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All in moderation
March 14, 2007, 09:09 AM
I know this will start a debate, but I do learn from others opinions and views. So here it is, what is the min. bolt action rifle cal. and bullet type, that you would use for a 300 yard shot on an elk sized animal to guaranty a through shoulder joint penentration into the vitals. The bullet must penetrate the hardest bone in shoulder and still have enough mass and velocity left to down the animal.

mikejonestkd
March 14, 2007, 09:20 AM
IMO......

Any centerfire cartridge from the .270 win/.280 rem/.30-06 Springfield on up will do the job nicely with a tough constructed bullet like a partition, or a bonded bullet, or a barnes, fusion, XP3, fail safe, coreloct plus....

Some here say that the .30 mags up to the .338 win mag are ideal for elk sized animals as well. They are a bit harder on your shoulder but will do the job well.

It all depends on what you can shoot well. practice...

jaymag
March 15, 2007, 01:44 PM
Oldie but goodey.Super powerful ,flat trajectry.But the best part about the round is universal ammo you can find.Light fast grains for coyote and predatior. To 180GR.+ to take down bearl.Look up the history online and you will make your choise.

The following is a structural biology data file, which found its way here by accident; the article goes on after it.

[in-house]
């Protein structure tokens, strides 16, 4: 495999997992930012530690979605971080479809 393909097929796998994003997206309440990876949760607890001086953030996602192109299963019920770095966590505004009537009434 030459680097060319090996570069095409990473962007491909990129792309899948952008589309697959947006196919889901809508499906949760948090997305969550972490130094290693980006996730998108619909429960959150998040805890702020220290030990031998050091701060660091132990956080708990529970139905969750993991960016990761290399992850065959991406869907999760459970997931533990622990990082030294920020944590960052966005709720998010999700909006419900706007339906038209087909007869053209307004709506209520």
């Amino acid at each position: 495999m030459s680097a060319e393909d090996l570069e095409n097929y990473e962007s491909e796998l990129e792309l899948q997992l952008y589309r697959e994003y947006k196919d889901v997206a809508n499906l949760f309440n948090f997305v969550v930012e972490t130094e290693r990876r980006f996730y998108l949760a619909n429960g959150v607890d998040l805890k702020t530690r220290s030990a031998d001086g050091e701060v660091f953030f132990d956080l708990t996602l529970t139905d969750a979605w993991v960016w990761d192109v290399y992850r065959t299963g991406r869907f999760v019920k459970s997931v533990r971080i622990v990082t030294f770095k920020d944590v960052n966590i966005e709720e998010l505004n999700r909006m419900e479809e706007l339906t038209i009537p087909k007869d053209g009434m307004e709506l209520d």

Scorch
March 15, 2007, 03:50 PM
I feel that any mid-caliber cartridge (6mm to 8mm) capable of launching a mid-weight projectile 3 to 5 calibers in length at around 2,700 fps will do very well as an all-around cartridge. Of course, this includes all of the most popular rounds available: 243, 25-06, 270, 7X57, 280, 308, 30-06, 8X57. Looking at a list of most popular chamberings, my bet would be that a large majority of people prefer to shoot rifles in this range, and that they work well.

Outside either extreme of this class, you get rifles that are fully capable of doing the job, but that people either do not enjoy shooting or will not shoot as an all-around cartridge. Like the 220 Swift, 375 H&H, 458 WM, etc. Whether it's because of recoil, rifle weight, bullet construction, etc.